27 November 2016

The Ceyleib People - 1967 - Tanyet

Quality: 3.75 out of 5
Trip-O-Meter: 4.5 out of 5

First off - this is not a good headphones album.  It tosses entire tracks from left to right in the stereo spectrum.  I am listening on headphones and the effect is pissing me off.  Just make it true mono and end my day, please.  Maybe you've got some software to collapse it own your own.  Do it.  This absolutely needs to be a mono album as opposed to immaculately stoned, yet idiotic stereo.

On to the good news.  This is a full out trippy stumble though inspired raga rock, inflected by the vibrations of a professional studio.  Professionals do appear.  Ry Cooder is blasting his guitar through several of the sections and Larry Knetchel is on keyboards.  I'm going to be honest - I don't really know who Knetchel is, but I do recall seeing his name in a lot of places.  I have, like, ten Cooder albums on CD and I'm pretty sure a listened to a few of them at least one time.  But that doesn't matter.  When you listen to Ceyleib People, you are listening to fantastic raga rock instrumentals inscrutably thrown out into either stereo channel - one at a time for 90% of the time.  Allmusic Guide suggests that there are tracks here, but I've got it all lumped into four sections that will engroovy you one at a time.

This is very cool stuff, mixed in the worst way possible.  I would raise the quality half a point if you just collapsed it all into a single channel.  Sometimes mono needs to be king and this is exhibit A.  Otherwise, kudos to the Ceyleib People.

Children - 1968 - Rebirth

Quality: 4 out of 5
Trip-O-Meter: 4 out of 5

What do we get here?  We get a very groovy sunshine pop disc and the story behind it.  The Children is a cosmic collision between a couple of West Texas acid rock bands, The Stoics and The Argyles.  This particular compilation bring you the garage stomping sound of both, an intermediary of The Mind's Eye, and the walking through the flowers, tripping out on Donovan and the Zombies vibrations of the titular band here.

Let's cut straight to the marrow.  I dig the two tunes by The Stoics.  They have a wildly spiraling, scream and guitar shout that compares to nothing else but fellow Texans, the 13th Floor Elevators.  The Argyles comparatively suck, frat rocking like the Kingsmen and the Trashmen.  It's not the worst pedigree, but Roky Erickson of the Elevators may not approve (or not!).  So then there is the main event.  After the psychedelically violent kick in that spot between your brows of the Stoics and somewhat of the Argyles and the Mind's Eye, you are now tripping in a meadow of fairies with Children.  It's not bad, but it is a shock.  Isolated on it's own, you are now looking at a Sgt. Pepper reflected surface that flows through California syrup and strings - the hybrid band had in fact relocated to that state.  "I Got Involved" probably perverts the twee side of the Kinks a bit too much, but most of the other tracks give you a finger-picked pattern of laid back psychedelic grooviness.  "Pictoral" ups the stakes a bit, but it is still dreamy and doesn't plow the icepick in your head the way those first couple Stoic tracks do.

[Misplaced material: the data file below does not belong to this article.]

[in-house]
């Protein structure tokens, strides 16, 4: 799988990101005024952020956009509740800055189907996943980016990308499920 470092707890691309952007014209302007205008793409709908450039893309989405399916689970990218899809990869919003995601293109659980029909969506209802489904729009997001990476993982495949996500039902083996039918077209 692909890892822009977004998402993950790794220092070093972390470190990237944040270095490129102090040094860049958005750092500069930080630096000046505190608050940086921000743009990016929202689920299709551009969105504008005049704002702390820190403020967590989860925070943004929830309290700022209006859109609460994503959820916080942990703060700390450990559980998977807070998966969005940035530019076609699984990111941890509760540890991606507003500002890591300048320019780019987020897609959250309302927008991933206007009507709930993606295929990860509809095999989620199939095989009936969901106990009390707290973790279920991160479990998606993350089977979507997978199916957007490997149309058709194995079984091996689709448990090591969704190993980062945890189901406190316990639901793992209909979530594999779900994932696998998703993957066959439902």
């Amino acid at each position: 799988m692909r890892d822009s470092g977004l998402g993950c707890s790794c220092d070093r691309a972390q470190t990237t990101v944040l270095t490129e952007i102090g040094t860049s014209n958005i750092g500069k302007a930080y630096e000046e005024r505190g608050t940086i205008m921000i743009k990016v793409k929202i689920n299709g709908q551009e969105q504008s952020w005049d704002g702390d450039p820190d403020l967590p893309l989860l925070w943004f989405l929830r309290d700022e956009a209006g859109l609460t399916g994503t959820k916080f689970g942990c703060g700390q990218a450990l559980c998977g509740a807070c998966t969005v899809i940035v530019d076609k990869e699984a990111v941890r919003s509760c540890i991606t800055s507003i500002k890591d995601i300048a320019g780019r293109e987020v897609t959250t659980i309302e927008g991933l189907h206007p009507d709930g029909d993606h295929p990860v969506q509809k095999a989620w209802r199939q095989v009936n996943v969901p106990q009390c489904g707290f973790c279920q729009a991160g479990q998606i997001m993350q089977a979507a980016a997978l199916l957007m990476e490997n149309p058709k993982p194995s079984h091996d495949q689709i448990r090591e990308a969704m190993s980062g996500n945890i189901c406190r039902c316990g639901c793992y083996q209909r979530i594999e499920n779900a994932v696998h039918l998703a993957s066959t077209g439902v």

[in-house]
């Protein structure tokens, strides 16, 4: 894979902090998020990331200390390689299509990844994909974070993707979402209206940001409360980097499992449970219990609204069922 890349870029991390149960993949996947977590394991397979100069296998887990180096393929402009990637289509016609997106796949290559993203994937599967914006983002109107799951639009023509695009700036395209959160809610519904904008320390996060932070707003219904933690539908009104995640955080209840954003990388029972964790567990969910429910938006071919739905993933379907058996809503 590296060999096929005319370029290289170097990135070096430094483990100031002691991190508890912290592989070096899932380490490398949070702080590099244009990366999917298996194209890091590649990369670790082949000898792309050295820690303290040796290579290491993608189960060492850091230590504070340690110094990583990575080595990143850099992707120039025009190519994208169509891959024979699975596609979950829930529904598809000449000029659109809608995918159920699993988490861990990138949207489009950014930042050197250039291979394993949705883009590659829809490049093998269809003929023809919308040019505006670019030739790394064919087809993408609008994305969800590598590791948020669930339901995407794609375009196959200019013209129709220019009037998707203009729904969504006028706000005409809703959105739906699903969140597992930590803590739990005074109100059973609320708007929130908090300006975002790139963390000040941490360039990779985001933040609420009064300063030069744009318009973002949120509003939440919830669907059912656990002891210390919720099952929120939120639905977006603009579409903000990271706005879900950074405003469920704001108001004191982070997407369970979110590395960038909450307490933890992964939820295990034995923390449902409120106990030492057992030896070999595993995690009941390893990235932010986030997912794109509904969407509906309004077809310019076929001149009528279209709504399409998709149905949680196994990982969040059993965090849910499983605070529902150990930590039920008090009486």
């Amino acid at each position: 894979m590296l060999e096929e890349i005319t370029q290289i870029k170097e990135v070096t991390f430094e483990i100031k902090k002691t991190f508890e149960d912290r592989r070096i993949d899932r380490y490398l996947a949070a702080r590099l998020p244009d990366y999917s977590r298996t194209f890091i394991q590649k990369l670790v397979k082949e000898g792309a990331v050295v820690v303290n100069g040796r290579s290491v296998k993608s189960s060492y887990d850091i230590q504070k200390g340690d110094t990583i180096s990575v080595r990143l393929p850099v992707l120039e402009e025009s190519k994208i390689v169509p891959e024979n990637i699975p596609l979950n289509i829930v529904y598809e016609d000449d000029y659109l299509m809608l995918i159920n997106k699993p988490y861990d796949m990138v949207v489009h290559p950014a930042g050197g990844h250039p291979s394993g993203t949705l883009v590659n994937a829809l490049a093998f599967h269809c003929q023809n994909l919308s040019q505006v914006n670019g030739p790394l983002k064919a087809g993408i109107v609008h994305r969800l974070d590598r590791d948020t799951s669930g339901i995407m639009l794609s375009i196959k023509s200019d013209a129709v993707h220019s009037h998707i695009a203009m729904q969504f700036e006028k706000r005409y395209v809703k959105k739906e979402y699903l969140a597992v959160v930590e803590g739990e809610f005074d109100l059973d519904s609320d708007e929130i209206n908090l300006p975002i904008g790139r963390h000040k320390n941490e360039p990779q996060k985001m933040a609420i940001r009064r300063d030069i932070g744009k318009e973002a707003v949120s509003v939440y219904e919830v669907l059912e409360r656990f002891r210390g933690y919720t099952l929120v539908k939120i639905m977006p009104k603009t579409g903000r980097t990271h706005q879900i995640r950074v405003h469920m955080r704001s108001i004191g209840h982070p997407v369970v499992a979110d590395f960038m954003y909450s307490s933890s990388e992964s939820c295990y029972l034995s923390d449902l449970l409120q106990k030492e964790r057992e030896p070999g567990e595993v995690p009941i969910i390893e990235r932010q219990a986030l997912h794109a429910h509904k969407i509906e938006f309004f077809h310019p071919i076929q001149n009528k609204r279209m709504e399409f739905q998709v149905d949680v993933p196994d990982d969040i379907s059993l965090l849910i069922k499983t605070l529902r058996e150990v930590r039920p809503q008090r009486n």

You don't just get an album here, you get a little aural biopic.  Children are pretty groovy on their own, and will appeal to those of you with sunshine ears and baroque thoughts.  But dammit!  Those first few tracks!  It's a tease that I would love to fall deeper into.  But y'know, we get what we get with this reality in the end.  This may well appeal to your reality.

26 November 2016

Electrick Sages - Hemlock Butterfly (video)

The Electrick Sages have arrived to explore the labyrinth behind the door of reality.  Our previous project, the Glaze of Cathexis, were simply looking at that door.  You have been bamboozled and you can see it.  We are speaking to your vibrations, and we try to dig it in the grooviest way possible.  This is our mission,  The album will show up on December 5th.  For now - get into evolution - and dive into this video of Hemlock Butterfly.  The video transmutes the vibes of Stan Brakhage and Kenneth Anger.  The sound runs on through the line connecting David Bowie with Joy Division.  The lyrics bounce off of some of those pesky conspiracy theories that drive you to wear a tinfoil hat.  But that is just a vocabulary.  The goal is to wake you up, and open your eyes to the fractal reality that surrounds you.